Appeal from Circuit Court, Washington County. Albert R. Musick, Judge.
Lloyd B. Ericsson, Portland, argued the cause for appellant. With him on the briefs were Dusenbery, Martin, Bischoff & Templeton, and Robert E. Glasgow, Portland.
Donald H. Joyce, Portland, argued the cause and filed the brief for respondent A. R. John General Contractors, Inc.
In Banc. Tongue, J. McAllister, J., concurs in the result.
This is a suit to quiet title in which plaintiff claims ownership of the interest of one defendant under a contract by which that defendant was the purchaser of real estate from the other defendants. The trial court entered a decree dismissing plaintiff's complaint with prejudice. Plaintiff appeals. We affirm.
In 1967 defendant A. R. John General Contractors, Inc. ("John") paid defendants J. E. Tapp and Bessie Tapp ("Tapp") $500 for an option to purchase 118 acres of land in Washington County for $125,000. Before that option expired plaintiff made
a contract with John for development of the Tapp property as a residential airport complex. By the terms of that contract plaintiff agreed to purchase from John 24 acres of that property, to include a runway, as well as other lots, for $36,000, with a down payment of $11,500. That down payment, in turn, provided John with most of the funds required by John to exercise the option and make the down payment of $12,000 as provided by his purchase contract with Tapp.
Subsequently, plaintiff also paid $24,605 as the balance due for purchase of the 24 acres. That payment was made by plaintiff directly to Tapp and plaintiff received a deed to that property.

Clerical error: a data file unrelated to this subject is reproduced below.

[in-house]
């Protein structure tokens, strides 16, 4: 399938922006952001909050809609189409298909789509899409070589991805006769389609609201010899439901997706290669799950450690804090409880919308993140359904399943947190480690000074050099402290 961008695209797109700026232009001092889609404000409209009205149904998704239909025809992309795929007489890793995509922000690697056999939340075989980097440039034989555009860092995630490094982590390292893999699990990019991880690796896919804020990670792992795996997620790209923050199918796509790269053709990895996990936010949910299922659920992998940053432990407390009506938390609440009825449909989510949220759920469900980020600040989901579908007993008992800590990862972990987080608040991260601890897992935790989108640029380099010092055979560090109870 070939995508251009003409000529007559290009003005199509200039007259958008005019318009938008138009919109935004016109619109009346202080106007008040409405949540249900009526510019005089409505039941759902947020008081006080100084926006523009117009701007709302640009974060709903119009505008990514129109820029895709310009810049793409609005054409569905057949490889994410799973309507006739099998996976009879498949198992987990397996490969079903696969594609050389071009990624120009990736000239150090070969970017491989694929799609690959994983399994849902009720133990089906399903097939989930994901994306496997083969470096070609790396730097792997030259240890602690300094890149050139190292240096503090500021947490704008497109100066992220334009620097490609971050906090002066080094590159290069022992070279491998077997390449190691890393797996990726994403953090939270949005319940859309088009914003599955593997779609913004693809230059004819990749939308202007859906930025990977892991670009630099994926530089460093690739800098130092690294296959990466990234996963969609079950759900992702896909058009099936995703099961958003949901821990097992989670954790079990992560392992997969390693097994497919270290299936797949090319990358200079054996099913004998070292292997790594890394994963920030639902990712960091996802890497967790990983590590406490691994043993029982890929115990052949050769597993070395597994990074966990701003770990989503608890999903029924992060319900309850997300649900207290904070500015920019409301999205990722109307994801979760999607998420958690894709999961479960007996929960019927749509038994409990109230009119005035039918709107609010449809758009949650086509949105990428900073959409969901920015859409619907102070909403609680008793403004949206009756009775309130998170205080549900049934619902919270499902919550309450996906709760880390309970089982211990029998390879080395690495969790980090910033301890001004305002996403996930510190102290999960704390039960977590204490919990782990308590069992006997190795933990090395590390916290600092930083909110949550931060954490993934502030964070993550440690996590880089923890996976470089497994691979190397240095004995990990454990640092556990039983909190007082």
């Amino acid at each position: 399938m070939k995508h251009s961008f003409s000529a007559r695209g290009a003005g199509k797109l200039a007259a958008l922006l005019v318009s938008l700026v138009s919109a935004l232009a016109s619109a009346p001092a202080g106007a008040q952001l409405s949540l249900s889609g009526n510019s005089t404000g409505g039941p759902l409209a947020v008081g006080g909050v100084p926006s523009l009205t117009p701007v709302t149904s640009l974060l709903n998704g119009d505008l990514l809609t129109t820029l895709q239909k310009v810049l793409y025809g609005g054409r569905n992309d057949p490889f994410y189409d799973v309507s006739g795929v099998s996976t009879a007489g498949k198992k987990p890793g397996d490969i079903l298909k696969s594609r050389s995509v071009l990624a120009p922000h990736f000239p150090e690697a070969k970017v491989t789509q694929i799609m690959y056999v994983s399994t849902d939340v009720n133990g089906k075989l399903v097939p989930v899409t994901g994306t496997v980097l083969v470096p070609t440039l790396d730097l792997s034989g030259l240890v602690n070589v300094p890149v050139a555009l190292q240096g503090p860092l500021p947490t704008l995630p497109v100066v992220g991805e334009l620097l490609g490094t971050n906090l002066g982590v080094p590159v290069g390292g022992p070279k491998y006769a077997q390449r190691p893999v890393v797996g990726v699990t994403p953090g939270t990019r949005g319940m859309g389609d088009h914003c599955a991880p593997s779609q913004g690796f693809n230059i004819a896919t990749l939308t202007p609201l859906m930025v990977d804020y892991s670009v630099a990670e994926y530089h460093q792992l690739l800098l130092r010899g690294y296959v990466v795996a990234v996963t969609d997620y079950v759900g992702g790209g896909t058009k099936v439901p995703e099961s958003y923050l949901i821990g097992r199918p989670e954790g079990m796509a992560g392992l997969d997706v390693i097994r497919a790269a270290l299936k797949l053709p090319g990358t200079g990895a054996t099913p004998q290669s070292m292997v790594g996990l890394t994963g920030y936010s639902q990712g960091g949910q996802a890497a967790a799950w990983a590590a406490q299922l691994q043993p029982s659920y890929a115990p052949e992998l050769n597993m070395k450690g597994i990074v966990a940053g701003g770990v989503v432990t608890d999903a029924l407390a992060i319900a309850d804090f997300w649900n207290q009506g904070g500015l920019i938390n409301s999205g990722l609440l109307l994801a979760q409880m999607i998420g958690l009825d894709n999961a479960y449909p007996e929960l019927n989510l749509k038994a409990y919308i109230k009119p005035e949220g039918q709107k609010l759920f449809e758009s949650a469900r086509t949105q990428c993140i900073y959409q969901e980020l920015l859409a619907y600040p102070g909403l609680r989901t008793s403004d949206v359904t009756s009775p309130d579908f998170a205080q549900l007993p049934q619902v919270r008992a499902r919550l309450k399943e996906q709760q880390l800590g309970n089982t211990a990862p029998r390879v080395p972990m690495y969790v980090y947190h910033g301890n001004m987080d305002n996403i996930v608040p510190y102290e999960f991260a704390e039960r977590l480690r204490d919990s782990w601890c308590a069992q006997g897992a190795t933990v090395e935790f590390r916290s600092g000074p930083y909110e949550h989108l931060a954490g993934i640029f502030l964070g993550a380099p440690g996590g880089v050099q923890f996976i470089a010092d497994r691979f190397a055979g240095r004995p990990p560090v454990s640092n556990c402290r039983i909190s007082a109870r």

The land sale contract between Tapp and John required John to pay annual installments of not less than $7,533.33, with interest in addition to the minimum annual payments, but with the privilege of additional prepayments. That contract also included a forfeiture provision, with a time-essence clause, to become operative if John remained in default in its annual payments for a period of 10 days after written notice of such default.
As a protection to plaintiff's interest that the entire 118 acre tract be developed in accordance with deed restrictions as provided in its contract with John, that contract also included the following "option-assignment" provision, in the event of a default by John in its contract with Tapp:
"In consideration of the mutual promises herein contained, A. R. JOHN grants to ROTH an option to assume A. R. JOHN'S purchaser's interest in the land retained by A. R. JOHN which is subject to the land sale contract from J. E. TAPP and BESSIE TAPP in the event A. R. JOHN defaults
in making the payments required by the terms of that contract. ROTH may notify TAPP of this option to the end that the ten day notice of default which the land sale contract requires TAPP to give to A. R. JOHN in the event of default shall also be given to ROTH. In the event such default occurs, and ROTH cures such default, it is agreed that such occurrences shall operate as an assignment to ROTH of A. R. JOHN'S then remaining interest as purchaser under the land sale contract, without further payment or obligation on the part of ROTH. Provided, however, that the option granted by this paragraph shall not apply to any portion of the land under the TAPP-A. R. JOHN contract as to which A. R. JOHN as secured deed releases from TAPP."